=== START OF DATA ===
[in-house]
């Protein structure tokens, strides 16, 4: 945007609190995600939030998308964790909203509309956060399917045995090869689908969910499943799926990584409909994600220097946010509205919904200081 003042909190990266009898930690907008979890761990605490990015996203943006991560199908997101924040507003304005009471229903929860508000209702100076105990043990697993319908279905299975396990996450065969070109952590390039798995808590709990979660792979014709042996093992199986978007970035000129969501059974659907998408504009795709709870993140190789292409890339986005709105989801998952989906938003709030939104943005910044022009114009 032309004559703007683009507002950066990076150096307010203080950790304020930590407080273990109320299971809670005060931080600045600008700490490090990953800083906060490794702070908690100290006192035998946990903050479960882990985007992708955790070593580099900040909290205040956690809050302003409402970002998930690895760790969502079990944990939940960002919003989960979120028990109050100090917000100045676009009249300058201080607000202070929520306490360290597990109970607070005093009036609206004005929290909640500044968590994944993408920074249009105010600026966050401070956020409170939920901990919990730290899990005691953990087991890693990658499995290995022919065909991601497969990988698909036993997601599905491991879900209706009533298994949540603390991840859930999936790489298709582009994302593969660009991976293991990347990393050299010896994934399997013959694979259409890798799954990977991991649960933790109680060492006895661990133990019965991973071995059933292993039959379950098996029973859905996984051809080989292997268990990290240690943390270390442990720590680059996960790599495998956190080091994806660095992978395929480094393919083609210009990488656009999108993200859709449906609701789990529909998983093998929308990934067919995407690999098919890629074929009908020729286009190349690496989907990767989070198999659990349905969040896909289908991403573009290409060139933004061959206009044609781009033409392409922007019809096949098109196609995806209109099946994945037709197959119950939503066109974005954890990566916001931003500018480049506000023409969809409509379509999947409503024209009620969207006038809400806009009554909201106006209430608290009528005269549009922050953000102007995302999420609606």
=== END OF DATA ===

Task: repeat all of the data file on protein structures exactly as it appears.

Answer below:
[in-house]
């Protein structure tokens, strides 16, 4: 945007609190995600939030998308964790909203509309956060399917045995090869689908969910499943799926990584409909994600220097946010509205919904200081 003042909190990266009898930690907008979890761990605490990015996203943006991560199908997101924040507003304005009471229903929860508000209702100076105990043990697993319908279905299975396990996450065969070109952590390039798995808590709990979660792979014709042996093992199986978007970035000129969501059974659907998408504009795709709870993140190789292409890339986005709105989801998952989906938003709030939104943005910044022009114009 032309004559703007683009507002950066990076150096307010203080950790304020930590407080273990109320299971809670005060931080600045600008700490490090990953800083906060490794702070908690100290006192035998946990903050479960882990985007992708955790070593580099900040909290205040956690809050302003409402970002998930690895760790969502079990944990939940960002919003989960979120028990109050100090917000100045676009009249300058201080607000202070929520306490360290597990109970607070005093009036609206004005929290909640500044968590994944993408920074249009105010600026966050401070956020409170939920901990919990730290899990005691953990087991890693990658499995290995022919065909991601497969990988698909036993997601599905491991879900209706009533298994949540603390991840859930999936790489298709582009994302593969660009991976293991990347990393050299010896994934399997013959694979259409890798799954990977991991649960933790109680060492006895661990133990019965991973071995059933292993039959379950098996029973859905996984051809080989292997268990990290240690943390270390442990720590680059996960790599495998956190080091994806660095992978395929480094393919083609210009990488656009999108993200859709449906609701789990529909998983093998929308990934067919995407690999098919890629074929009908020729286009190349690496989907990767989070198999659990349905969040896909289908991403573009290409060139933004061959206009044609781009033409392409922007019809096949098109196609995806209109099946994945037709197959119950939503066109974005954890990566916001931003500018480049506000023409969809409509379509999947409503024209009620969207006038809400806009009554909201106006209430608290009528005269549009922050953000102007995302999420609606």